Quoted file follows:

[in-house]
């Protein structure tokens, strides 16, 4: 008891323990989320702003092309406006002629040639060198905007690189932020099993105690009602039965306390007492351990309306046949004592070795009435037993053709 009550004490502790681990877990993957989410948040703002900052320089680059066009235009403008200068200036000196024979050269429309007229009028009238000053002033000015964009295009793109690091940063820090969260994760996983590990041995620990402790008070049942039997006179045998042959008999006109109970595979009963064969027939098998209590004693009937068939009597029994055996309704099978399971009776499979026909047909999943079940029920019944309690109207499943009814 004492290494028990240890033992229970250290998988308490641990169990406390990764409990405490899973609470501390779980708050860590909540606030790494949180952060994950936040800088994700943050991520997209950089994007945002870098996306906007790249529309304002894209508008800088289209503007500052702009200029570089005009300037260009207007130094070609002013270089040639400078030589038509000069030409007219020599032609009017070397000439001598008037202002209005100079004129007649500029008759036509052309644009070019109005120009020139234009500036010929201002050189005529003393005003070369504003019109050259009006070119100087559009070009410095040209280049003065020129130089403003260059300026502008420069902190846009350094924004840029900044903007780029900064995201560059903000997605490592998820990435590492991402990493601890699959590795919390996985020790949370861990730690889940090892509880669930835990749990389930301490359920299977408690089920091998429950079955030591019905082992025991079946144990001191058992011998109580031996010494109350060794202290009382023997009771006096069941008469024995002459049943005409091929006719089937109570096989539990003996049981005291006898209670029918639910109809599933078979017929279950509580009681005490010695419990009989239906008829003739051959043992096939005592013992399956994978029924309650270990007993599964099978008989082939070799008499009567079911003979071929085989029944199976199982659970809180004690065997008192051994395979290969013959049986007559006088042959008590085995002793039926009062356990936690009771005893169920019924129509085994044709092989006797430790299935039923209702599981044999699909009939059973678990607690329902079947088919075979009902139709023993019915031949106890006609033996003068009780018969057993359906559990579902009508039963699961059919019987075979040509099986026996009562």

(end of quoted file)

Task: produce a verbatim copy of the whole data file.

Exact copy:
[in-house]
């Protein structure tokens, strides 16, 4: 008891323990989320702003092309406006002629040639060198905007690189932020099993105690009602039965306390007492351990309306046949004592070795009435037993053709 009550004490502790681990877990993957989410948040703002900052320089680059066009235009403008200068200036000196024979050269429309007229009028009238000053002033000015964009295009793109690091940063820090969260994760996983590990041995620990402790008070049942039997006179045998042959008999006109109970595979009963064969027939098998209590004693009937068939009597029994055996309704099978399971009776499979026909047909999943079940029920019944309690109207499943009814 004492290494028990240890033992229970250290998988308490641990169990406390990764409990405490899973609470501390779980708050860590909540606030790494949180952060994950936040800088994700943050991520997209950089994007945002870098996306906007790249529309304002894209508008800088289209503007500052702009200029570089005009300037260009207007130094070609002013270089040639400078030589038509000069030409007219020599032609009017070397000439001598008037202002209005100079004129007649500029008759036509052309644009070019109005120009020139234009500036010929201002050189005529003393005003070369504003019109050259009006070119100087559009070009410095040209280049003065020129130089403003260059300026502008420069902190846009350094924004840029900044903007780029900064995201560059903000997605490592998820990435590492991402990493601890699959590795919390996985020790949370861990730690889940090892509880669930835990749990389930301490359920299977408690089920091998429950079955030591019905082992025991079946144990001191058992011998109580031996010494109350060794202290009382023997009771006096069941008469024995002459049943005409091929006719089937109570096989539990003996049981005291006898209670029918639910109809599933078979017929279950509580009681005490010695419990009989239906008829003739051959043992096939005592013992399956994978029924309650270990007993599964099978008989082939070799008499009567079911003979071929085989029944199976199982659970809180004690065997008192051994395979290969013959049986007559006088042959008590085995002793039926009062356990936690009771005893169920019924129509085994044709092989006797430790299935039923209702599981044999699909009939059973678990607690329902079947088919075979009902139709023993019915031949106890006609033996003068009780018969057993359906559990579902009508039963699961059919019987075979040509099986026996009562």